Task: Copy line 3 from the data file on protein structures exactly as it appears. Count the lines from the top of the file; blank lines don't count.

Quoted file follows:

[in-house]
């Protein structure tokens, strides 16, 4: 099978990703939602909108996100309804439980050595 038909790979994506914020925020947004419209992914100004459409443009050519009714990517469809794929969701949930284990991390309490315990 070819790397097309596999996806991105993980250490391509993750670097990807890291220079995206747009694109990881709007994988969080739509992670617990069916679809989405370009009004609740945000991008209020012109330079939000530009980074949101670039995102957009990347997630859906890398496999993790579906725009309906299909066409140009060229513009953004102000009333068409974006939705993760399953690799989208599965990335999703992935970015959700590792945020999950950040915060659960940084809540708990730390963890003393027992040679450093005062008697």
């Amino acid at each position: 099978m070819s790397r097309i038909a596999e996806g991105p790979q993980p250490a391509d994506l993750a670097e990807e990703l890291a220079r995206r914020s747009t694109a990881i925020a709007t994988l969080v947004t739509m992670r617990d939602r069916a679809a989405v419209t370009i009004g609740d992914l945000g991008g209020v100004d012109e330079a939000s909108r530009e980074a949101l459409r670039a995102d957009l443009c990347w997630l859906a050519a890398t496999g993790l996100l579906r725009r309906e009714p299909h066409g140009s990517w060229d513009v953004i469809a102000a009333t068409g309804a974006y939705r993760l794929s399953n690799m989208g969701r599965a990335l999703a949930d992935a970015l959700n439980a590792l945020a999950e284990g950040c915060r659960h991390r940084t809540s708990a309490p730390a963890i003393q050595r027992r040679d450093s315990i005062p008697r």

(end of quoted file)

């Amino acid at each position: 099978m070819s790397r097309i038909a596999e996806g991105p790979q993980p250490a391509d994506l993750a670097e990807e990703l890291a220079r995206r914020s747009t694109a990881i925020a709007t994988l969080v947004t739509m992670r617990d939602r069916a679809a989405v419209t370009i009004g609740d992914l945000g991008g209020v100004d012109e330079a939000s909108r530009e980074a949101l459409r670039a995102d957009l443009c990347w997630l859906a050519a890398t496999g993790l996100l579906r725009r309906e009714p299909h066409g140009s990517w060229d513009v953004i469809a102000a009333t068409g309804a974006y939705r993760l794929s399953n690799m989208g969701r599965a990335l999703a949930d992935a970015l959700n439980a590792l945020a999950e284990g950040c915060r659960h991390r940084t809540s708990a309490p730390a963890i003393q050595r027992r040679d450093s315990i005062p008697r």